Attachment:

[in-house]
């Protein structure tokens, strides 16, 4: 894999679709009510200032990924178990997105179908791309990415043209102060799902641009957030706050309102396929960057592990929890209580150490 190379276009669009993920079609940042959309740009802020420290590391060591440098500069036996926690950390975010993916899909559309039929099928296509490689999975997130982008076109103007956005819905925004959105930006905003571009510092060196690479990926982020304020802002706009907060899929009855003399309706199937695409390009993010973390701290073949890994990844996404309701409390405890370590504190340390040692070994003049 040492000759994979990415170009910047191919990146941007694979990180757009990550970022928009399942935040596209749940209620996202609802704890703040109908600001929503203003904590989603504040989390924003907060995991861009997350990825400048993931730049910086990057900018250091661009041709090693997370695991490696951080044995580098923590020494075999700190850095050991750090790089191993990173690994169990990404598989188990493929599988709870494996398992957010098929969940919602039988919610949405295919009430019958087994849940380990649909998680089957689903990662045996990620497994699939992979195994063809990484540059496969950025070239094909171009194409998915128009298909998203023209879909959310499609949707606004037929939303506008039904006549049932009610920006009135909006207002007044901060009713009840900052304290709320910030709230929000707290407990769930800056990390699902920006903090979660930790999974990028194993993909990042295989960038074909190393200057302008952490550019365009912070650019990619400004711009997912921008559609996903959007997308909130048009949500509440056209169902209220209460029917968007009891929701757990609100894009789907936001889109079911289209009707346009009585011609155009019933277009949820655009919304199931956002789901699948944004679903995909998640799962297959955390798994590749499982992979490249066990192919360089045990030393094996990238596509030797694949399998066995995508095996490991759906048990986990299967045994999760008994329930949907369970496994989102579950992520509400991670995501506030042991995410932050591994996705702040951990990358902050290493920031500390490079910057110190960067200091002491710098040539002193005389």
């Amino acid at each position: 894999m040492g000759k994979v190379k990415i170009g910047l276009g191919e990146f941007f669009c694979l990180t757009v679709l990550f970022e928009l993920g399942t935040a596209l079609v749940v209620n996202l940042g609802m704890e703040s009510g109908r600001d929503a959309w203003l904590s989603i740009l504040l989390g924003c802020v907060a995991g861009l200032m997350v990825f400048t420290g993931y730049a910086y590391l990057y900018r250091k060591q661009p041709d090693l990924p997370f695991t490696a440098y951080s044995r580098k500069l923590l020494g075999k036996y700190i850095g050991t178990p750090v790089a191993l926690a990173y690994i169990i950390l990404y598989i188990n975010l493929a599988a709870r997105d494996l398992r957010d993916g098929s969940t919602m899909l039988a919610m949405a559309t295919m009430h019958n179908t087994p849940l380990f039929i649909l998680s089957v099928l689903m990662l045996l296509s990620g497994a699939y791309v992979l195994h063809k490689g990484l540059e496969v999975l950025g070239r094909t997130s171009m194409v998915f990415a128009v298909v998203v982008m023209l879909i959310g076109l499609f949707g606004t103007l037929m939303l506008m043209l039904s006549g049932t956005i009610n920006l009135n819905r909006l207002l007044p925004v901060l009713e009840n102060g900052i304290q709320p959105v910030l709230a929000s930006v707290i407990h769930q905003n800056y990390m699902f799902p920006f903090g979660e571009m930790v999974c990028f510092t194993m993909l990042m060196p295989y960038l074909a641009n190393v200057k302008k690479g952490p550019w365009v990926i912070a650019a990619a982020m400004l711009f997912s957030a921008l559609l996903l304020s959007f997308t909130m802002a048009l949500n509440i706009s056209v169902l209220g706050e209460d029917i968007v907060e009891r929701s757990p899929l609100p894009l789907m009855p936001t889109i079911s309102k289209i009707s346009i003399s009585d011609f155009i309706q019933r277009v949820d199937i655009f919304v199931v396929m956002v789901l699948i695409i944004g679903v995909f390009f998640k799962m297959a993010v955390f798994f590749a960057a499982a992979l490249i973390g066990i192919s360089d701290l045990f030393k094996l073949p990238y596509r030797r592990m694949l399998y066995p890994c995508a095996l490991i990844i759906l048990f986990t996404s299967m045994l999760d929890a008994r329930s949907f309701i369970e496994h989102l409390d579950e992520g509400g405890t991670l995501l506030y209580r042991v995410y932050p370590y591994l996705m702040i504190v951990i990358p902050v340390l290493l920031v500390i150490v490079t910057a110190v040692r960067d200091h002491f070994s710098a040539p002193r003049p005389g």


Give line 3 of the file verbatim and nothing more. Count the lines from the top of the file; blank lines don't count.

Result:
């Amino acid at each position: 894999m040492g000759k994979v190379k990415i170009g910047l276009g191919e990146f941007f669009c694979l990180t757009v679709l990550f970022e928009l993920g399942t935040a596209l079609v749940v209620n996202l940042g609802m704890e703040s009510g109908r600001d929503a959309w203003l904590s989603i740009l504040l989390g924003c802020v907060a995991g861009l200032m997350v990825f400048t420290g993931y730049a910086y590391l990057y900018r250091k060591q661009p041709d090693l990924p997370f695991t490696a440098y951080s044995r580098k500069l923590l020494g075999k036996y700190i850095g050991t178990p750090v790089a191993l926690a990173y690994i169990i950390l990404y598989i188990n975010l493929a599988a709870r997105d494996l398992r957010d993916g098929s969940t919602m899909l039988a919610m949405a559309t295919m009430h019958n179908t087994p849940l380990f039929i649909l998680s089957v099928l689903m990662l045996l296509s990620g497994a699939y791309v992979l195994h063809k490689g990484l540059e496969v999975l950025g070239r094909t997130s171009m194409v998915f990415a128009v298909v998203v982008m023209l879909i959310g076109l499609f949707g606004t103007l037929m939303l506008m043209l039904s006549g049932t956005i009610n920006l009135n819905r909006l207002l007044p925004v901060l009713e009840n102060g900052i304290q709320p959105v910030l709230a929000s930006v707290i407990h769930q905003n800056y990390m699902f799902p920006f903090g979660e571009m930790v999974c990028f510092t194993m993909l990042m060196p295989y960038l074909a641009n190393v200057k302008k690479g952490p550019w365009v990926i912070a650019a990619a982020m400004l711009f997912s957030a921008l559609l996903l304020s959007f997308t909130m802002a048009l949500n509440i706009s056209v169902l209220g706050e209460d029917i968007v907060e009891r929701s757990p899929l609100p894009l789907m009855p936001t889109i079911s309102k289209i009707s346009i003399s009585d011609f155009i309706q019933r277009v949820d199937i655009f919304v199931v396929m956002v789901l699948i695409i944004g679903v995909f390009f998640k799962m297959a993010v955390f798994f590749a960057a499982a992979l490249i973390g066990i192919s360089d701290l045990f030393k094996l073949p990238y596509r030797r592990m694949l399998y066995p890994c995508a095996l490991i990844i759906l048990f986990t996404s299967m045994l999760d929890a008994r329930s949907f309701i369970e496994h989102l409390d579950e992520g509400g405890t991670l995501l506030y209580r042991v995410y932050p370590y591994l996705m702040i504190v951990i990358p902050v340390l290493l920031v500390i150490v490079t910057a110190v040692r960067d200091h002491f070994s710098a040539p002193r003049p005389g």